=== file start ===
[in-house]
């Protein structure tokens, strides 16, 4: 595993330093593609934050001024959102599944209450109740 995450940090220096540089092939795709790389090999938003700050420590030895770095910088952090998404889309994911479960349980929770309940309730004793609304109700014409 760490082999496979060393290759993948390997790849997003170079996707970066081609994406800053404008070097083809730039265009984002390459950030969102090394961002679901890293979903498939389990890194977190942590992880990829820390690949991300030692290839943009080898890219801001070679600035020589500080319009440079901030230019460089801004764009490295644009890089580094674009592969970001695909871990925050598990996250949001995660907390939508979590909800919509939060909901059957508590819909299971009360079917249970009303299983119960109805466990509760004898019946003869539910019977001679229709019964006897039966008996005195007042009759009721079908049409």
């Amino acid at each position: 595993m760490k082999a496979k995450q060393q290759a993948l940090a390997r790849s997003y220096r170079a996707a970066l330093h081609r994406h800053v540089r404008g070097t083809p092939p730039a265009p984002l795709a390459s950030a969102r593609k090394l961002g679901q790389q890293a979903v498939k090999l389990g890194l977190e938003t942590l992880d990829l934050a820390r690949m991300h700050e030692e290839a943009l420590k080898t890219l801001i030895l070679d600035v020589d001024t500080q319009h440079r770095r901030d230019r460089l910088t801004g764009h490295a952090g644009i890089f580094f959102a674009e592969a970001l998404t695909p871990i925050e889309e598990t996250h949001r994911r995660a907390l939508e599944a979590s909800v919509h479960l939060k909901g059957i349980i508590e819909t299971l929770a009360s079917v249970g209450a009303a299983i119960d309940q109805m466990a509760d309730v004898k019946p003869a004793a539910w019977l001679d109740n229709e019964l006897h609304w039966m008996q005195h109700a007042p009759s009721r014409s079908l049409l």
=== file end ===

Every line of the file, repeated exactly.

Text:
[in-house]
């Protein structure tokens, strides 16, 4: 595993330093593609934050001024959102599944209450109740 995450940090220096540089092939795709790389090999938003700050420590030895770095910088952090998404889309994911479960349980929770309940309730004793609304109700014409 760490082999496979060393290759993948390997790849997003170079996707970066081609994406800053404008070097083809730039265009984002390459950030969102090394961002679901890293979903498939389990890194977190942590992880990829820390690949991300030692290839943009080898890219801001070679600035020589500080319009440079901030230019460089801004764009490295644009890089580094674009592969970001695909871990925050598990996250949001995660907390939508979590909800919509939060909901059957508590819909299971009360079917249970009303299983119960109805466990509760004898019946003869539910019977001679229709019964006897039966008996005195007042009759009721079908049409």
């Amino acid at each position: 595993m760490k082999a496979k995450q060393q290759a993948l940090a390997r790849s997003y220096r170079a996707a970066l330093h081609r994406h800053v540089r404008g070097t083809p092939p730039a265009p984002l795709a390459s950030a969102r593609k090394l961002g679901q790389q890293a979903v498939k090999l389990g890194l977190e938003t942590l992880d990829l934050a820390r690949m991300h700050e030692e290839a943009l420590k080898t890219l801001i030895l070679d600035v020589d001024t500080q319009h440079r770095r901030d230019r460089l910088t801004g764009h490295a952090g644009i890089f580094f959102a674009e592969a970001l998404t695909p871990i925050e889309e598990t996250h949001r994911r995660a907390l939508e599944a979590s909800v919509h479960l939060k909901g059957i349980i508590e819909t299971l929770a009360s079917v249970g209450a009303a299983i119960d309940q109805m466990a509760d309730v004898k019946p003869a004793a539910w019977l001679d109740n229709e019964l006897h609304w039966m008996q005195h109700a007042p009759s009721r014409s079908l049409l």